Marching as to War

Onward, Christian soldiers, marching as to war,
with the cross of Jesus going on before.

This hymn always made me feel uncomfortable as a child, although churchgoers in England used to sing it with gusto. It was written by Sabine Baring-Gould, a nineteenth-century Anglican priest who fathered fifteen children and wrote a number of books, including a study of werewolves. Go figure, as they say. He wrote the hymn for a procession of children in Wakefield, Yorkshire (children?) In 1941, British Prime Minister Winston Churchill found it appropriate, being wartime and all, for a big event with U.S. President Franklin D. Roosevelt.

Tomorrow in Kingston, Jamaica, the Christian soldiers (a hitherto unknown organization called Jamaica C.A.U.S.E.) will be marching for what they consider an important cause. It is homophobia, under the guise of “righteousness” and “freedom of speech” and so on. They are protesting the firing of Professor Brendan Bain, who testified in a Belizean court on behalf of a fundamentalist Christian group (please see several earlier posts about this matter). A motorcade will travel all the way from the University of the West Indies campus to Half Way Tree, where the assembled churches will hold a rally. Which they have every right to do, by the way.


There is one man who is my idea of a true Christian. His name is Archbishop Desmond Tutu, a man who was at the forefront of the struggle against apartheid in South Africa.“I would refuse to go to a homophobic heaven. No, I would say sorry, I mean I would much rather go to the other place,” said the ever-radical Archbishop. Although what he says is common sense, not radicalism to me. “The Jesus I worship is not likely to collaborate with those who vilify and persecute an already oppressed minority,” Archbishop Tutu has also observed. “To discriminate against our sisters and brothers who are lesbian or gay on grounds of their sexual orientation for me is as totally unacceptable and unjust as apartheid ever was.”

As someone who campaigned against the apartheid regime in my student days in England (yes, I know that dates me!) these words ring true. It is about compassion. When I see the distorted, angry, fanatical faces of these “Christians” I don’t see love or compassion. I thought that was what Jesus was about. Fighting discrimination of any kind is a matter of justice, and a matter of love, as the Archbishop said.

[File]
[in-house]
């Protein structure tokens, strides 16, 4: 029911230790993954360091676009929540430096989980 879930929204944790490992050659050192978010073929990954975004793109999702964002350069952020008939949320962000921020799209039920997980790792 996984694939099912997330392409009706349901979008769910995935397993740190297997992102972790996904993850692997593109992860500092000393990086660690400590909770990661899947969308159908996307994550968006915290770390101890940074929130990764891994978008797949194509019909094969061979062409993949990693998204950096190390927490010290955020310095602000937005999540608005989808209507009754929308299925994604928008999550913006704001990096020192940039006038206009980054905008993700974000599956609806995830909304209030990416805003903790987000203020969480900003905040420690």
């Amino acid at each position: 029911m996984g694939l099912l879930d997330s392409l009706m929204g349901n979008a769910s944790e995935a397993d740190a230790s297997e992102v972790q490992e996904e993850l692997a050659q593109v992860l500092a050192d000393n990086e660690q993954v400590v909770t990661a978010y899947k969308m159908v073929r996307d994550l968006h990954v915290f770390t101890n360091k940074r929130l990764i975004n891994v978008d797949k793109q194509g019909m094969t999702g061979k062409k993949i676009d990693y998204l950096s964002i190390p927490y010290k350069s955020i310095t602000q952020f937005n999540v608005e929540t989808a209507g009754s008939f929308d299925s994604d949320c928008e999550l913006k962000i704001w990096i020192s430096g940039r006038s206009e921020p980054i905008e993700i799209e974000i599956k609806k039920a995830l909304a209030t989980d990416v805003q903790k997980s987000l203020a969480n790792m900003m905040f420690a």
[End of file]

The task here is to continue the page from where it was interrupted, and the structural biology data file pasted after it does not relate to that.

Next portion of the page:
Christ, the royal Master, leads against the foe;

forward into battle see his banners go!

Well, below is my personal response:



12 thoughts on “Marching as to War

  1. As Nelson Mandela once said, ‘For to be free is not merely to cast off one’s chains, but to live in a way that respects and enhances the freedom of others.’


    1. Absolutely, Jack. Mandela had a way of saying these inspiring things that simply made perfect sense on all levels! Why is it so hard to see this, though? Thanks for your comment…


  2. Thanks for pointing out Bishop Tutu’s views on homophobia. Bishop Tutu also has changed his earlier opinion on the “cause” of homosexuality and now accepts that people ARE born this way.


  3. Bigots will always be on the wrong side of history. With World Pride wrapping up in Toronto today and PRIDE this weekend in London it is good to see how far the world has come on LGBT rights. Some places just have much further to go. I also look forward to an update on what happens after the march.


    1. Yes, Melissa, I know you are right! When I read those reports about Toronto – even Istanbul and other places – I wonder if Jamaica is on the same planet. We do have a long way to go. I will certainly update you on the march. One or two friends are down there, observing.


  4. Emma, I look forward to an update after the march tomorrow. Thanks for sharing those words from Tutu. If only people around the world can live their lives and really believe those words. I love yours too:)


    1. He is such a wise man, I am in awe of him. I am glad you like my words too, although I am not 1/10 as articulate! Thanks so much for your comment, Patrick!


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